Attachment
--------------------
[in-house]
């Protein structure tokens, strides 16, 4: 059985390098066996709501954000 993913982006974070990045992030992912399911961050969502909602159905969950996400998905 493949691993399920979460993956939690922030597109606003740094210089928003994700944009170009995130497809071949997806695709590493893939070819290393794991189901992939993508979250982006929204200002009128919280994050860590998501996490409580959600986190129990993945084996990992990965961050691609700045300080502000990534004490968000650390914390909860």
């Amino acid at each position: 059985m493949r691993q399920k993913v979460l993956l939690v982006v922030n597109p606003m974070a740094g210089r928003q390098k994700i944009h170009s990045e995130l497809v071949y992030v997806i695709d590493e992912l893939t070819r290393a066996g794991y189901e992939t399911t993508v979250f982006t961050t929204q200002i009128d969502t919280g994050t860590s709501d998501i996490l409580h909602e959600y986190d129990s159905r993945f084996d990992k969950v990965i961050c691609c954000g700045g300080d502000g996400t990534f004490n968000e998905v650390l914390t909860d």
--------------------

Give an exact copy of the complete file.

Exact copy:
[in-house]
């Protein structure tokens, strides 16, 4: 059985390098066996709501954000 993913982006974070990045992030992912399911961050969502909602159905969950996400998905 493949691993399920979460993956939690922030597109606003740094210089928003994700944009170009995130497809071949997806695709590493893939070819290393794991189901992939993508979250982006929204200002009128919280994050860590998501996490409580959600986190129990993945084996990992990965961050691609700045300080502000990534004490968000650390914390909860």
């Amino acid at each position: 059985m493949r691993q399920k993913v979460l993956l939690v982006v922030n597109p606003m974070a740094g210089r928003q390098k994700i944009h170009s990045e995130l497809v071949y992030v997806i695709d590493e992912l893939t070819r290393a066996g794991y189901e992939t399911t993508v979250f982006t961050t929204q200002i009128d969502t919280g994050t860590s709501d998501i996490l409580h909602e959600y986190d129990s159905r993945f084996d990992k969950v990965i961050c691609c954000g700045g300080d502000g996400t990534f004490n968000e998905v650390l914390t909860d």